The photos below will reflect the long history of Pinto that I've been a part of. It was my daily driver in High School. My dad found it at a farm in Zorn, Texas with a busted head gasket and melted #1 piston. He and I took the engine apart, replaced the motor mounts, put in a new piston, and put on a rebuilt (and very heavy) cast iron head. 1.6 liters of power inhaling through a single barrel carburetor....
It sat around like that, all original (though it may have been a 2.0 car from the factory since the previous owner did some wiring harness work that was suspicious) until High School. My dream was to put a 302 in it. Out in Austin, Texas at a car show a man named Dalton Wall (why i haven't forgotten that, i don't know) had an SCCA Racer in the form of a 74 Pinto. 2.3 liter engine making at least 200hp and built by a man who really knew his stuff. I put that engine in the car over a few weeks in Auto Tech. Drilled out old motor mount welds, put in the 2.3 motor mounts, wired and plumbed everything. And one day it came to life. With an open header, that thing was loud. 11:1 compression, Holley 500cfm 2bbl, D-port head that had work done to it, over sized valves...
If i knew then what I knew now...i probably would have never messed with it.
But i wanted more. Still wanted a V-8. My Dad found a guy who was building an MG. He'd put a Ford 2.8 liter 60 degree V-6 in to the small sports car and was selling the power plant. It probably made the same horsepower as the 2.3 or slightly more, and the good news is it bolted right in to the motor mounts we'd welded in for the 2.3. It was meticulously built and show quality.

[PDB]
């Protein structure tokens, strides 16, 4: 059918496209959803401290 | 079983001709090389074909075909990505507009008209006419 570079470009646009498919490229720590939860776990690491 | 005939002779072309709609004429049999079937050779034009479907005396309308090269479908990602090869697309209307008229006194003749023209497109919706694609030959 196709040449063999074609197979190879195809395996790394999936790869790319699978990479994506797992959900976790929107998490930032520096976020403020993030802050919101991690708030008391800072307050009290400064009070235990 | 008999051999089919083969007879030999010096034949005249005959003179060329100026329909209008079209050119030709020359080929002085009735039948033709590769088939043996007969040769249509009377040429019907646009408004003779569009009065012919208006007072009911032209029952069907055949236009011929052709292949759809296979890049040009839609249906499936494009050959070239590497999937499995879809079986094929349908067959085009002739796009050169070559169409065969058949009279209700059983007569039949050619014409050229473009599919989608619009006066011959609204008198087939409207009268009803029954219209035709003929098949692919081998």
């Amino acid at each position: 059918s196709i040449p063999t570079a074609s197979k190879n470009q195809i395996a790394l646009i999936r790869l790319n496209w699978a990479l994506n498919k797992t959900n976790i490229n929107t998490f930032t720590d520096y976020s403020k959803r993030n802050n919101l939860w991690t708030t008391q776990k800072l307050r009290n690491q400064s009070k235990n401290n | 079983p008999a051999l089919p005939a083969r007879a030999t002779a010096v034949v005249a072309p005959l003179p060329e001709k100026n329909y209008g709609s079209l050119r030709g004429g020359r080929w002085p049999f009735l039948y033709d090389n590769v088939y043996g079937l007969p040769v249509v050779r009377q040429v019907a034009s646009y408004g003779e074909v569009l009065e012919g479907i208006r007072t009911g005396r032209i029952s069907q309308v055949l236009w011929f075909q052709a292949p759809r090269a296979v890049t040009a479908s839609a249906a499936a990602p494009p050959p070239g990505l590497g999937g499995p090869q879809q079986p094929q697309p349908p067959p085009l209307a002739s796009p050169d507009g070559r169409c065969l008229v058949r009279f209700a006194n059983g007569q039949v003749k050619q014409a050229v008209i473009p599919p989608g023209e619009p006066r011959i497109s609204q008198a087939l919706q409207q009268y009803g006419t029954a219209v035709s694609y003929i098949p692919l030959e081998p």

If i knew then what I know now, I probably would have kept it.
I ran a remote oil filter location system on the 2.8. Oil filter was mounted under the right front fender because the original filter wouldn't fit between the block and the frame rail. On the inaugural "real" drive, the tire wore a hole through the pressure line and i lost all my oil. I forgot to tie the lines up. No damage was done, but I took it as a sign and sold that engine.
After putting in the 2.8, I upgraded the front drums to a 5 lug wilwood disc set up, took out the old 6 3/4" rear for a Ford 8" out of a maverick that bolted right up (and also had 5 lugs) Put on some Magnum 500s and painted it. (I painted it a few times)
That's when it was in its prime.
Since then, the engine has been sold, the rear end as well. The discs, and misc other parts peddled off for money. Today it sits in San Marcos as a shell.
And lately with my refined skills and ever growing knowledge (and slightly increased sense) I find myself wanted to devote some resources to it. At least make it roll again.
If you've got a ford 8" rear end, let me know...